Thursday, December 31, 2009

Race to the Top Legislation Summary

On December 19, our state legislature - the same legislature that can't find time to fix school funding - managed to pass a package of bills that were allegedly necessary to compete for Race to the Top (RttT) stimulus funds, although there is no guarantee Michigan will receive any of these dollars. We are continuing to review the requirements for participating in Michigan's RttT plan, including the benefits and potential hidden costs. The Memorandum of Understanding has to be executed (signed by the Board president, superintendent, and association president) and delivered to the ISD by Thursday, January 7, if we plan to participate and hold out hope for these one-time funds with many strings attached.

It is clear that this newest ploy for wresting control of education from local school officials is to literally starve us to death financially and then offer a free meal. For a government that can't even handle a Christmas day airline terrorist attack by a single individual who was on their watch list and was reported by his own father ahead of the attack, it is indeed a scary proposition that they want to expand their control over thousands of local school districts as well.

Regardless of the MOU and RttT, the new legislation does impact our district and I am continuing to review the language in the bills to assess just how we will be affected. I do want to draw your attention to a summary of each bill, reminding you that these now are state law even though implementation procedures have to be worked out:

HB 4787: Failing Schools - if any of our schools are in the 5% of the lowest achieving schools in the state, the provisions of this bill will kick in. At present, none of our schools fall in this category but we will be keeping an eye on it. The bill also will now allow school staff to initiate a personal curriculum modification of the Michigan Merit Curriculum (MMC). Previously, only the parent could request a personal curriculum. It provides greater flexibility for modifying the math requirement - specifically, Algebra II.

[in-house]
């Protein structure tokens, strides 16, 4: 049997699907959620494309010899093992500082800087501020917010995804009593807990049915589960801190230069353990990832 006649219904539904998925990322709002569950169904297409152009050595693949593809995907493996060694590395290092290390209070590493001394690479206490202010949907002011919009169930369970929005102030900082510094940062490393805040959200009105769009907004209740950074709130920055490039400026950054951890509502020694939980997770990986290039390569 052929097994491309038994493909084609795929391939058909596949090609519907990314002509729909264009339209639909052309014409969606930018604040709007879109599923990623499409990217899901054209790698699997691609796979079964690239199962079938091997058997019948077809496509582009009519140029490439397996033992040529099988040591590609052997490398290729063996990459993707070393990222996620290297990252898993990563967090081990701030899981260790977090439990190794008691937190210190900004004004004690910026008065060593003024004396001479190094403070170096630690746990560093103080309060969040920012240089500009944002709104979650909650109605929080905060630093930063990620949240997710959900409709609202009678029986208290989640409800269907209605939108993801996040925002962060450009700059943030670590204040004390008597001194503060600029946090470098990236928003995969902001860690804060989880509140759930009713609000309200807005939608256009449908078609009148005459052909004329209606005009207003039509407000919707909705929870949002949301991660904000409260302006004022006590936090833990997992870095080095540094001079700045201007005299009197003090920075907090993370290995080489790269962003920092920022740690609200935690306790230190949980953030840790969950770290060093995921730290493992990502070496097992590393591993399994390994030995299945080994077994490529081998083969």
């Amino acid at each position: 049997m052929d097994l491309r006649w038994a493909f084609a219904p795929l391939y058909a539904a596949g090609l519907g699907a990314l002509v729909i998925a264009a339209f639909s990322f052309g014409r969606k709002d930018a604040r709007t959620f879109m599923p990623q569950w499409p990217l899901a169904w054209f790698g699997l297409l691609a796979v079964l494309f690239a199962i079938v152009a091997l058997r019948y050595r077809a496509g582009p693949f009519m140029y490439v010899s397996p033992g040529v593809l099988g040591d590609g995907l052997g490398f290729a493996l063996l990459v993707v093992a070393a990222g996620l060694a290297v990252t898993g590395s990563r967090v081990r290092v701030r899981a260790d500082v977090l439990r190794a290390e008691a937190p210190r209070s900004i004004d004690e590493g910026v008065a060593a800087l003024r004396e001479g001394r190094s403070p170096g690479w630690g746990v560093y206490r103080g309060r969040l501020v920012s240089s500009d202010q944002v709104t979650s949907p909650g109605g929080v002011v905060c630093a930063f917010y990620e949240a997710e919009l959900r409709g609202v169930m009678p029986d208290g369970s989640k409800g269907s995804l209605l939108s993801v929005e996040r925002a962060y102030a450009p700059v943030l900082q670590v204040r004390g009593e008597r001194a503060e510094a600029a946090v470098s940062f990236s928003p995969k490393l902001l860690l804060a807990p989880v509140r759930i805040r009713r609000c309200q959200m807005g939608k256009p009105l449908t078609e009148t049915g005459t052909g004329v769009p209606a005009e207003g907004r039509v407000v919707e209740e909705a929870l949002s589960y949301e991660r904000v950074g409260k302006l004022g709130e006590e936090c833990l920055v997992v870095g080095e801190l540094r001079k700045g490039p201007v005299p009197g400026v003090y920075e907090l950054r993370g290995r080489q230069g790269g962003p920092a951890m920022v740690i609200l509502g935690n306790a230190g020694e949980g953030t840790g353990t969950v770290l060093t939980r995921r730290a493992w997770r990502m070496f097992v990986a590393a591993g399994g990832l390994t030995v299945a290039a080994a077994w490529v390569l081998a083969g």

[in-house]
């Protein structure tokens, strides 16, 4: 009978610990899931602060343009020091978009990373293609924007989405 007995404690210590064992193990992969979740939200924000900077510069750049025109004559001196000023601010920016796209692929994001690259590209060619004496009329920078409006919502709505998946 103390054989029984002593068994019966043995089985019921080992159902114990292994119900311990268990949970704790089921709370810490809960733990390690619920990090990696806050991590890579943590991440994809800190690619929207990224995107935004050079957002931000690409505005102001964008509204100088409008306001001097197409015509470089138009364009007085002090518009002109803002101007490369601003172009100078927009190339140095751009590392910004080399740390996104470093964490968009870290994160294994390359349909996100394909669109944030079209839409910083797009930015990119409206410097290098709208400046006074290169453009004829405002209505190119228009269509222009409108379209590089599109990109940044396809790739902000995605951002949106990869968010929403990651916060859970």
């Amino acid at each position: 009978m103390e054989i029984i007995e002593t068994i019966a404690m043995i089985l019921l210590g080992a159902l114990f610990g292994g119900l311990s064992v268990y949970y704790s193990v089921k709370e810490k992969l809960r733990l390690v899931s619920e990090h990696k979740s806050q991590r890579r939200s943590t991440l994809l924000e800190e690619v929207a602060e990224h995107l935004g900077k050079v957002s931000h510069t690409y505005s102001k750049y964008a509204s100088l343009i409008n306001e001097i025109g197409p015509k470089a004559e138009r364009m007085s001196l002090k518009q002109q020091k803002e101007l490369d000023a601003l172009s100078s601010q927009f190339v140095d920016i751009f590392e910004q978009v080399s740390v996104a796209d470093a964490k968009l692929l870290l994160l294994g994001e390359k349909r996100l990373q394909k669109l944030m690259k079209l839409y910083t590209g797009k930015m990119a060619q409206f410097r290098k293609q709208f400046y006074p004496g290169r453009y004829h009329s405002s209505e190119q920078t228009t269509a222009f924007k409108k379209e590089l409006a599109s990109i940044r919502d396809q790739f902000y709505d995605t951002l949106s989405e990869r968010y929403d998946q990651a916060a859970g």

This bill also modifies the legal drop-out age raising it from 16 to 18. It is effective beginning with the current 6th grade class. Parents still have the option of signing a waiver if they want their teen to drop out at 16.

HB 4788: Public Employee Relations Act (PERA) - most modifications in this bill pertain to failing schools identified by the act, above, but it also contains language that requires our district to first receive a bid for non-instructional support staff services from the current bargaining unit (GLSSA in our case) before privatizing the service. Essentially, it allows the union to bid on the services being considered for privatization. It does not require that the district accept the bid, even if it is the lowest offer.

SB 926: Teacher Data System/Basic Instructional Supplies - this bill requires the state to create and implement a teacher identification system with the ability to match an individaul teacher to the individual students that teacher has taught, essentially linking pupil records for the MEAP and MME to specific teachers. The system must also enable student academic achievement data, including growth in academic achievement, to be correlated to each teacher who has taught the student. School board members, teachers and administrators must have access to this data.
The bill also included a provision for teachers and principals to file a complaint with the state whenever they feel they are not being provided with necessary basic instructional supplies (to be defined by the Department of Education in the near future). If the district does not satisfactorily respond to the complaint (also to be defined), the Department of Education is required to take corrective action.

HB 5596: Alternative Teacher Certification - this simply mandates an alternative pathway to teacher certification. Rules, guidelines and procedures have yet to be developed.

SB 981: Schools of Excellence - this expands the number of charter schools including those centered around on-line learning (cyber schools). Five of the ten new schools must be high school and can only be located in a district with graduation rates of 75% or less. There is a provision included to allow conversion of an existing public school to a charter school.

The bill also includes the return of administrator certification that was ended in 2000. Existing administrators are grandfathered in but must comply with the current continuing education requirement to keep our contracts.

Teacher an d principal evaluation systems must now include measures of student academic growth using local and statewide assessments. A significant portion of the annual evaluation must be based on student data. We'll have to revamp our new teacher evaluation system to include this component and also building it into our principal evaluation system.

The bill also requires that we use student achievement data to evaluate teacher and principal effectiveness, determine eligibility for promotion or retention, grant tenure, and use during dismissal procedures as necessary.

Merit pay is required by this legislation. We will have to pay teachers based in part on job performance and job accomplishments, measuring accomplishments based significantly on student growth data.

The bill also provides additional flexibility for the Algebra II requirement in addition to that stated above.

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